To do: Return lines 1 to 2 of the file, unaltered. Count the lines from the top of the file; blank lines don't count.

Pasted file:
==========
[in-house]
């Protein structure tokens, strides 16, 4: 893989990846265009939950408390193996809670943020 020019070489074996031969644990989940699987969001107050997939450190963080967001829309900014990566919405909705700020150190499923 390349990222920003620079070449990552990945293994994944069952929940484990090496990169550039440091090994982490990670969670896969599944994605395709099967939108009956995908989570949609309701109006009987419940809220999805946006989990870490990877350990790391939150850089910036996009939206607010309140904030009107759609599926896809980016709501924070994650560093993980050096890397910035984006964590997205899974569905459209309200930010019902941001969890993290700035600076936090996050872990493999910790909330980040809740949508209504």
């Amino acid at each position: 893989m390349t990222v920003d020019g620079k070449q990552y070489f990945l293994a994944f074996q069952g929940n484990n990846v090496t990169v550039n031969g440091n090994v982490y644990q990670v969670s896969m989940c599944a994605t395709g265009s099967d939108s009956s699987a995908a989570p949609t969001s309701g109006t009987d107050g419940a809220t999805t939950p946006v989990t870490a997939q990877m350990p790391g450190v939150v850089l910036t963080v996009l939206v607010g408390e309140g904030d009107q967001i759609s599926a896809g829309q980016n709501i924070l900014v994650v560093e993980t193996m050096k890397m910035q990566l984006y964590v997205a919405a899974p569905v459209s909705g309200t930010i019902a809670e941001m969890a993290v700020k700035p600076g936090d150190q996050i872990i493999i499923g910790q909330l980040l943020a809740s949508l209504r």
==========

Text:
[in-house]
């Protein structure tokens, strides 16, 4: 893989990846265009939950408390193996809670943020 020019070489074996031969644990989940699987969001107050997939450190963080967001829309900014990566919405909705700020150190499923 390349990222920003620079070449990552990945293994994944069952929940484990090496990169550039440091090994982490990670969670896969599944994605395709099967939108009956995908989570949609309701109006009987419940809220999805946006989990870490990877350990790391939150850089910036996009939206607010309140904030009107759609599926896809980016709501924070994650560093993980050096890397910035984006964590997205899974569905459209309200930010019902941001969890993290700035600076936090996050872990493999910790909330980040809740949508209504």